2 posts, read 1,136 times
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I live in Mansfield, in Southern Wright county. Baker Creek heirloom seeds is located here and their gardens are beautiful. Don't let the rocks dissuade you. Plants will grow around rocks although ploughing and tilling is kind of a pain.

I like Douglas and Ozark, Shannon, and Howell counties for the natural beauty. If you want to stay within a 45 min drive to springfield, there are alot of nice small towns East on hwy 60 like Fordland and Rogersville. There are a lot of Amish farms in and around Webster county and more every day especially around Seymour, so horses up and down the hwy are a daily occurance. All considered, I think the ozarks are the most beautiful part of the country. ( I'm very biased )

I see some negativity on these forums but dont let that influence your decision. Springfield is a beautiful small city with a solid retail base, industry, and agriculture. It has its problems but all cities do. Many metro areas today are faced with shrinking populations but this area is growing fast. If I had to list any negatives, it would be how fast its growing. There is a lot to love about SW Missouri. Here to stay.
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Old 12-27-2019, 12:25 AM
 
1,453 posts, read 1,019,235 times
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Quote:
Originally Posted by Stevemr1 View Post
I live in Mansfield, in Southern Wright county. Baker Creek heirloom seeds is located here and their gardens are beautiful. Don't let the rocks dissuade you. Plants will grow around rocks although ploughing and tilling is kind of a pain.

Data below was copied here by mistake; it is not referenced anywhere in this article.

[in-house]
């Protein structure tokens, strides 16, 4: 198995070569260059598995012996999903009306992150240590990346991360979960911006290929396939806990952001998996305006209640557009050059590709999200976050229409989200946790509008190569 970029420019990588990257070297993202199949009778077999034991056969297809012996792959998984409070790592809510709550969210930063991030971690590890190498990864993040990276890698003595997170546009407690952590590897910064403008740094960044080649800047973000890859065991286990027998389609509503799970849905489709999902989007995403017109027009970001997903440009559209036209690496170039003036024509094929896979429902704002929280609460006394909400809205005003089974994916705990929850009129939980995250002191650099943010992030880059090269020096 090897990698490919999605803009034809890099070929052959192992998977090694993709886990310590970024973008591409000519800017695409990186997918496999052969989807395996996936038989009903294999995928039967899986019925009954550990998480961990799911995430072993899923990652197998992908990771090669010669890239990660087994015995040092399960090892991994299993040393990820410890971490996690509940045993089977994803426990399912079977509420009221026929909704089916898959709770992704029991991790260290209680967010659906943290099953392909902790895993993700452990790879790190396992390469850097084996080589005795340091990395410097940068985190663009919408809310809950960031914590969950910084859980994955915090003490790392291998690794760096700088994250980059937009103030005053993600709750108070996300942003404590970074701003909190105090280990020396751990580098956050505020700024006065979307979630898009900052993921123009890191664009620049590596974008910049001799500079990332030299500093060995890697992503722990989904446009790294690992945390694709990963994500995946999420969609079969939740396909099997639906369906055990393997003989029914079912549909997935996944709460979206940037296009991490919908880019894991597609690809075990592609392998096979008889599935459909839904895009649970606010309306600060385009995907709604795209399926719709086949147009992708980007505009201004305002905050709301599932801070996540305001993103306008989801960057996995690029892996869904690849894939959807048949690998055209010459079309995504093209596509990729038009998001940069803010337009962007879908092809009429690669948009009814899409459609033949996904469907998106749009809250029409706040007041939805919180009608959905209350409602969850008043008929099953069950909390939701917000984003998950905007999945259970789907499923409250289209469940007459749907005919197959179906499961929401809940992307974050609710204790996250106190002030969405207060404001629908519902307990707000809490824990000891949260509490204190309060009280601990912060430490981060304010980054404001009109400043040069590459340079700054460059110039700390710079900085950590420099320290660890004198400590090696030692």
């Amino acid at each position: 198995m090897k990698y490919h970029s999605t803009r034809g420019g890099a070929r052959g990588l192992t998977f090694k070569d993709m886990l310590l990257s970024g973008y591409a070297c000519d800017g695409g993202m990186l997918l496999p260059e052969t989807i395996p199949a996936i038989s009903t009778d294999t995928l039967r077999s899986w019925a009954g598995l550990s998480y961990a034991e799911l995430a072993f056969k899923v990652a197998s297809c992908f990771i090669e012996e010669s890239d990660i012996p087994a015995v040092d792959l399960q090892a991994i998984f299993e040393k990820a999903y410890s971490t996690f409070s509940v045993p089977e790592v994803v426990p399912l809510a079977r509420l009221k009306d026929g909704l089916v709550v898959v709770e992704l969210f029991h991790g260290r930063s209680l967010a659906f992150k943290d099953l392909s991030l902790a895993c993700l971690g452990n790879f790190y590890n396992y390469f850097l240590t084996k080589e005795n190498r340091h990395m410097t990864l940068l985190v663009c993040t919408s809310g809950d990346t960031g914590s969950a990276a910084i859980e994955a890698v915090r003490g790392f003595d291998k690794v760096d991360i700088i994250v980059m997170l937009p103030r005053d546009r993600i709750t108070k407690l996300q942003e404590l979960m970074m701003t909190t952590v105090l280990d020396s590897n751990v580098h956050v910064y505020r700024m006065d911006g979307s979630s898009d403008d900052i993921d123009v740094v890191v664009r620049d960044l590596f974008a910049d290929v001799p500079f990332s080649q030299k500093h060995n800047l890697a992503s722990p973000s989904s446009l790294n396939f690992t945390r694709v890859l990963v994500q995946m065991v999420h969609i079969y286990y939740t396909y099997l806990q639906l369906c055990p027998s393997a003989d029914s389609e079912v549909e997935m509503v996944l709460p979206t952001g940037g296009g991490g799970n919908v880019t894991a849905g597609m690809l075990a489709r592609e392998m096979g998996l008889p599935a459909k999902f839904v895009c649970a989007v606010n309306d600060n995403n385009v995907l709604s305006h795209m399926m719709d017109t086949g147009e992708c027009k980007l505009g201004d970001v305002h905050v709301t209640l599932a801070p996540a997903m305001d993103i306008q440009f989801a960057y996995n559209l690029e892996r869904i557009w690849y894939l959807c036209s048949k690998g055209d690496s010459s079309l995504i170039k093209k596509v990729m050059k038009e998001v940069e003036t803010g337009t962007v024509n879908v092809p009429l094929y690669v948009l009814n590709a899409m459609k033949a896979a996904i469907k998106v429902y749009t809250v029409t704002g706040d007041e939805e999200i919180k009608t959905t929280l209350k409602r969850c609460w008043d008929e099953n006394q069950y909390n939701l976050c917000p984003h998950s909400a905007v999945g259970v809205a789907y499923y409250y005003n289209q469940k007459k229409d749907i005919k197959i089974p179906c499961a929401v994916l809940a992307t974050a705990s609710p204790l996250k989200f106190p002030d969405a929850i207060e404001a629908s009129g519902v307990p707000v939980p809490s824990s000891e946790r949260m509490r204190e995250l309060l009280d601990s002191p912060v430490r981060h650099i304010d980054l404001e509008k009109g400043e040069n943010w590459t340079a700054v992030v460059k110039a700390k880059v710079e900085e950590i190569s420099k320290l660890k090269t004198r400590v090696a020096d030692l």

I like Douglas and Ozark, Shannon, and Howell counties for the natural beauty. If you want to stay within a 45 min drive to springfield, there are alot of nice small towns East on hwy 60 like Fordland and Rogersville. There are a lot of Amish farms in and around Webster county and more every day especially around Seymour, so horses up and down the hwy are a daily occurance. All considered, I think the ozarks are the most beautiful part of the country. ( I'm very biased )

I see some negativity on these forums but dont let that influence your decision. Springfield is a beautiful small city with a solid retail base, industry, and agriculture. It has its problems but all cities do. Many metro areas today are faced with shrinking populations but this area is growing fast. If I had to list any negatives, it would be how fast its growing. There is a lot to love about SW Missouri. Here to stay.
Why do you think the Springfield area is growing fast?

I hear some say it's because a lot of retired people moving to Springfield, Branson area due to the milder climate. I mean, these sunbelt cities get cold, but it's not as snowy or cold as St. Louis for example. you get a lot of mild days in Southwest MO in the winter where you can wear t shirts outside.

I guess towns like that are good if you don't like the super high humidity and heat like South FL for example but can tolerate some cold which doesn't last long. People who want to avoid the cold but don't want to live in a climate like FL. The winters in southern MO are noticeably shorter than places like St. Louis. Amazing how St. Louis could be at 50 degrees but Branson area would be 70 degrees in Jan.